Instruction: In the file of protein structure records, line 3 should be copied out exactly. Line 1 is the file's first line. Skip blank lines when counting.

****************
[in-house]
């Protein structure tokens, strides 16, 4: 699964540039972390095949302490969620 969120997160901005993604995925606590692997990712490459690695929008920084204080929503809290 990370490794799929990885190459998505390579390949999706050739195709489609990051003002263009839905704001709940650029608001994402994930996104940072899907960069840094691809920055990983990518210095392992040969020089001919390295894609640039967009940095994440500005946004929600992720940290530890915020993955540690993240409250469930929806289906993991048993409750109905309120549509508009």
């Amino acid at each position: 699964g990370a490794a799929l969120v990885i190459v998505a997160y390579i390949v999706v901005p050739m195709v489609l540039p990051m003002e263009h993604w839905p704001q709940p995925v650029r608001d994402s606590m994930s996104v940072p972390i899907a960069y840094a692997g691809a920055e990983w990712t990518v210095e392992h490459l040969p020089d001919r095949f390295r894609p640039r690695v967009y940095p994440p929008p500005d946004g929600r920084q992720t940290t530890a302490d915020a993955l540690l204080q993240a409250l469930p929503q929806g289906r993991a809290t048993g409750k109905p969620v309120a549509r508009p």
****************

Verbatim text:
């Amino acid at each position: 699964g990370a490794a799929l969120v990885i190459v998505a997160y390579i390949v999706v901005p050739m195709v489609l540039p990051m003002e263009h993604w839905p704001q709940p995925v650029r608001d994402s606590m994930s996104v940072p972390i899907a960069y840094a692997g691809a920055e990983w990712t990518v210095e392992h490459l040969p020089d001919r095949f390295r894609p640039r690695v967009y940095p994440p929008p500005d946004g929600r920084q992720t940290t530890a302490d915020a993955l540690l204080q993240a409250l469930p929503q929806g289906r993991a809290t048993g409750k109905p969620v309120a549509r508009p």